The kit you use for food videography can have a large impact on your work, but you don't have to spend a lot of money to get great results. Jessie believes that your lens choice matters more than the camera, and recommends a 50mm lens with a wide aperture such as the Canon RF 50mm F1.8 STM. "This gives me the resolution and quality I'm after," she says. The narrow depth of field also makes the food stand out and ensures it's the centre of attention.
Jessie also used the Canon RF 100mm F2.8L MACRO IS USM lens on this shoot and says she immediately fell in love with it. "It's ideal for getting close to the food, and the sharpness of the footage is amazing," she says. "I like to use it to showcase the delicious textures of a bake. The AF/MF toggle makes it super easy to switch between manual focus, when I want to maintain focus on the subject, and autofocus, when I want to track movement in a scene." Additionally, using a low aperture enables Jessie to emphasise the food and create a dreamy, blurred background. The lens boasts 5.5-stops of Optical IS for shake-free footage, but can deliver up to 8-stops when working in conjunction with a camera with In-Body Image Stabilisation (IBIS), such as the Canon EOS R6 Mark II. Dual Nano USM motors also ensure accurate and high-speed autofocus in near silence so the lens noise doesn't interfere with your subject.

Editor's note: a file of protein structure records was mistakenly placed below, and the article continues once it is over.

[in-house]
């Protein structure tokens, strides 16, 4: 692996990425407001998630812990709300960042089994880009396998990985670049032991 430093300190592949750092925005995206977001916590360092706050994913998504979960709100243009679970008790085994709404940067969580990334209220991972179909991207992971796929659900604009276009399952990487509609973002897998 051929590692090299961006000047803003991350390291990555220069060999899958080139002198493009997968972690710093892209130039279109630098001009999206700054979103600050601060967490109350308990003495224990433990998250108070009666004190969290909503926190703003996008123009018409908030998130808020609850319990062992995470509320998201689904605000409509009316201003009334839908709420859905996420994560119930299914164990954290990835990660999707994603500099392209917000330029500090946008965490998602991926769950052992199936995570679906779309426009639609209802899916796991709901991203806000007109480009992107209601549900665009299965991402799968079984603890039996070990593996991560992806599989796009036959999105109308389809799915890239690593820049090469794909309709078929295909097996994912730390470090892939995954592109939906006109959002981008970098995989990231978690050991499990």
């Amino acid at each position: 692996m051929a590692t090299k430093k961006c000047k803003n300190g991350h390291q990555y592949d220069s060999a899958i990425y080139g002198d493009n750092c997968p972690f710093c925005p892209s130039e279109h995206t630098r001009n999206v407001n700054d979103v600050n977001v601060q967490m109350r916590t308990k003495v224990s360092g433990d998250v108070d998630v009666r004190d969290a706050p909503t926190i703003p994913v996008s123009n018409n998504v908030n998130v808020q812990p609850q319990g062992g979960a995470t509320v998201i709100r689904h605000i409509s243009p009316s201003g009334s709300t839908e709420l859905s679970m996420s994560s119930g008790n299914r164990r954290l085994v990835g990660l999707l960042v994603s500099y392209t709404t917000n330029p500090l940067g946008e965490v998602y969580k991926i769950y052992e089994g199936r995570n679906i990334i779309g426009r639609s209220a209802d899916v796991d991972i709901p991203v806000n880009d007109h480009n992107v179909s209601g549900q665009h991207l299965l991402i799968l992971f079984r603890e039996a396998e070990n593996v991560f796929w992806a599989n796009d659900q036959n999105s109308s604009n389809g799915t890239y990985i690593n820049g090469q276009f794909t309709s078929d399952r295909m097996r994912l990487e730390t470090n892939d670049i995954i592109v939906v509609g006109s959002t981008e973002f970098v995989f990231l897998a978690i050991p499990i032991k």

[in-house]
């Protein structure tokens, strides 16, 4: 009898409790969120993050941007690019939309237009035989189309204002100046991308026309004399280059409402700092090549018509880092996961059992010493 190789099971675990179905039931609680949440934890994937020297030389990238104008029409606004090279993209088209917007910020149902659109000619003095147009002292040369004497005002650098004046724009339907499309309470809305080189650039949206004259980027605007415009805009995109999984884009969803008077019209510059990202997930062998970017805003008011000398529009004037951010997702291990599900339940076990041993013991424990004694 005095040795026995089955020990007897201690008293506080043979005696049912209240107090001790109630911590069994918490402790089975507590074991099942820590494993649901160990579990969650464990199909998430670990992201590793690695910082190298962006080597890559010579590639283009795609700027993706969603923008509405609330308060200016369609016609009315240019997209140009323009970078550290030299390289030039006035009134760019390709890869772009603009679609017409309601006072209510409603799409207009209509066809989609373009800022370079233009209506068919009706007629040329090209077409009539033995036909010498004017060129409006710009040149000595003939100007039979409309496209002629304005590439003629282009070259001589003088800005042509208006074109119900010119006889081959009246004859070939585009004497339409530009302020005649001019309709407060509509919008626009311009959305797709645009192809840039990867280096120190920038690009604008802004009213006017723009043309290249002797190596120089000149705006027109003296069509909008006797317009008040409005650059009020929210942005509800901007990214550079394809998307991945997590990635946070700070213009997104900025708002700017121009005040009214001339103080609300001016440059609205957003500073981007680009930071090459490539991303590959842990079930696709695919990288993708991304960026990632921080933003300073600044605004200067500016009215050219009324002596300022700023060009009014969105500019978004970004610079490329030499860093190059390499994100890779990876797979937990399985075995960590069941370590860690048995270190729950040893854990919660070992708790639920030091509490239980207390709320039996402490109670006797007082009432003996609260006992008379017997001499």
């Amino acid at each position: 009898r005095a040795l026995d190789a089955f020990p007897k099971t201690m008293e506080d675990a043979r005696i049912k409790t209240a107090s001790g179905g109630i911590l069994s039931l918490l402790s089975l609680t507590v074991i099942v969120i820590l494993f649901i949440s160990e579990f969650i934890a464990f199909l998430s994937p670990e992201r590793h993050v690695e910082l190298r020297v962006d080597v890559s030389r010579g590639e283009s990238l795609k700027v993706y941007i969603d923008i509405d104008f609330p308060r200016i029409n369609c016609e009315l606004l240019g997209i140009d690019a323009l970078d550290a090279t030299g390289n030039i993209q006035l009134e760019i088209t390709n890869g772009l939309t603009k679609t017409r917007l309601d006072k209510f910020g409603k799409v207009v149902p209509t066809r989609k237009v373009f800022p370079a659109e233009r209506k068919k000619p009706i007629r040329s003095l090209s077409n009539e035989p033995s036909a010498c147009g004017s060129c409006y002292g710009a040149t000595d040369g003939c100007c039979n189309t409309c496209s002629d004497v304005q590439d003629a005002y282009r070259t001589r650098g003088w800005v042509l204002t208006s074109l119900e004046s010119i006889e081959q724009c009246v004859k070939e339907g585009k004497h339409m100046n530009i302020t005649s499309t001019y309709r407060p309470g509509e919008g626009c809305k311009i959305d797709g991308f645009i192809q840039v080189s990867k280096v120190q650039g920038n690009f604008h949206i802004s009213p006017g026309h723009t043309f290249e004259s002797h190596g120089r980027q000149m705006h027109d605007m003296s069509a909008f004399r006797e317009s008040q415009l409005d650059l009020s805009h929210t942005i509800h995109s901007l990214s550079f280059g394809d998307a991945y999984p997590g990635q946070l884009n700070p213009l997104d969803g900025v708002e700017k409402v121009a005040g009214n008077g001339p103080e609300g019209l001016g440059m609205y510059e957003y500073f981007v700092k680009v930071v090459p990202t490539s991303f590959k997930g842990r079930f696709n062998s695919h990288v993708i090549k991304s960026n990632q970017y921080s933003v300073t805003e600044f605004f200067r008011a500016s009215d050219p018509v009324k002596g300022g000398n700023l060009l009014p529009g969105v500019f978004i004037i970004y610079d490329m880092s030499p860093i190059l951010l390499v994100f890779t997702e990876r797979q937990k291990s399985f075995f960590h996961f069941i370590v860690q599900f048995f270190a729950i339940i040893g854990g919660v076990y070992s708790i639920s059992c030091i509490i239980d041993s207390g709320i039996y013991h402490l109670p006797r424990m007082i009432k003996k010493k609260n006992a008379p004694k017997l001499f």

The versatile Canon RF 24-105mm F4-7.1 IS STM is a compact and lightweight option. "The wide focal length enables me to capture long shots to show the entire subject, and then zoom in for close-ups without the need to change the lens or move the tripod, and without losing resolution," says Jessie. "It also responds quickly to movement and focuses on the subject without making a noise – perfect when recording video with sound." This lens features up to 5-stops of Optical IS and if you pan your lens with IS activated, it switches automatically from Standard IS to Panning IS. This means you can shoot videos handheld and move your camera about to capture every detail.
As for her camera, until the start of 2023, Jessie used an APS-C DSLR before upgrading to the full-frame mirrorless Canon EOS R8. "I use artificial lighting so you have to match it with the colour on your camera, otherwise you end up with green or pink tones," she says. "More so with food, as you don't want white cream to look yellow. The EOS R8 has really helped as it enables me to set a custom white balance so I can get the exact colours I'm looking for."
The EOS R8 is especially good for video as it records 4K at up to 60p oversampled from the sensor's 6K data, resulting in higher quality 4K video compared with that recorded natively at 4K resolution. Also, you don’t have to worry about missing a sequence as the EOS R8 has a pre-recording feature which captures 3-5 seconds of footage before you press the record button.